Although having a box of 300 buzzing bees in the corner of her laboratory is uncharted territory for Maude David, who typically works with humans, she maintains a steadfast belief that science moves forward through interdisciplinary teams.
Sometimes knowing where not to deploy conservation efforts is the most valuable information. Oregon State Pernot Distinguished Professor of Microbiology Rebecca Vega Thurber and her team have received a half million-dollar grant to help grass roots conservation groups in French Polynesia identify ideal sites for coral restoration.
Drs. Stephen Giovannoni and Francis Chan were awarded a SciRIS Phase II grant for their proposal, “Hypoxic Barrier: Oxygenase Enzyme Kinetics and Ocean Health”. They are excited about receiving College of Science support to extend their research, which started with a SciRIS Phase I proposal.
Oregon State University researchers will embark in July on a 3½-year partnership with the Yurok Tribe to study what the connections between river quality, water use and the aquatic food web will look like after four Klamath River dams are dismantled.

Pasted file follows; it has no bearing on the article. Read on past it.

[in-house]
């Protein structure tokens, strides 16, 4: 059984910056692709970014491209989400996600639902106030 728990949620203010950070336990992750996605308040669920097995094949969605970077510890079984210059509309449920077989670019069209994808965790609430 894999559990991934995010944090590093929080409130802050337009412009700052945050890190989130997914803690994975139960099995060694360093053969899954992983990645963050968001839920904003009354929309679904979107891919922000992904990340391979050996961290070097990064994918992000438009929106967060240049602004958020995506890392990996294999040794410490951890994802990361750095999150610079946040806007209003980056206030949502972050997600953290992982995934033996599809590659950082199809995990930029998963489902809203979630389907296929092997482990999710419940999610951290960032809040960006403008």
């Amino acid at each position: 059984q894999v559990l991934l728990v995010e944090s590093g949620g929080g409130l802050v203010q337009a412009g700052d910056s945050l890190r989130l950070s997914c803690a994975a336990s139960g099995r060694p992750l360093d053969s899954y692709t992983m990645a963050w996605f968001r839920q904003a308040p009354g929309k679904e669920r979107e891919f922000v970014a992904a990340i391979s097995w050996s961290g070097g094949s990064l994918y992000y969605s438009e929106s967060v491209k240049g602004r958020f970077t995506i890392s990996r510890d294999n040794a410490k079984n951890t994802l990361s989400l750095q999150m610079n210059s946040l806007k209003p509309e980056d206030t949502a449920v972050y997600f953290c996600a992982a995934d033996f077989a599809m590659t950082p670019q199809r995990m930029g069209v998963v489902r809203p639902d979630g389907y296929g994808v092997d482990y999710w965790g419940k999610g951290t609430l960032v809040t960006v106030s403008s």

Bartholomew’s glasswork that fuses artistry with research is on exhibition in The Little Gallery in Kidder Hall from March 7 to April 8, 2022. A new fellowship invites scientist-artists to explore interdisciplinary projects.
Christine Tataru receives the 2021-22 Larry W. Martin & Joyce B. O’Neill Endowed Fellowship for her work in computational modeling that seeks to understand how gut microbiomes impact their human hosts’ health. She develops tools and frameworks to advance microbiome research, then uses these tools to explore gut-brain axis phenomenon.
The College of Science awarded two interdisciplinary teams funding to pursue promising leads in mental health and cancer research. One team will investigate the role of the gut-brain axis on sex differences in anxiety, and another will explore ways to develop an synthetic version of HHT-- a rare plant alkaloid that is showing great promise in the development of new medicines for multiple forms of cancer.
A pivotal National Science Foundation award will enable Oregon State scientists to investigate how microbes influence their wildlife host’s sensitivity and resilience to disruptive changes in the natural environment.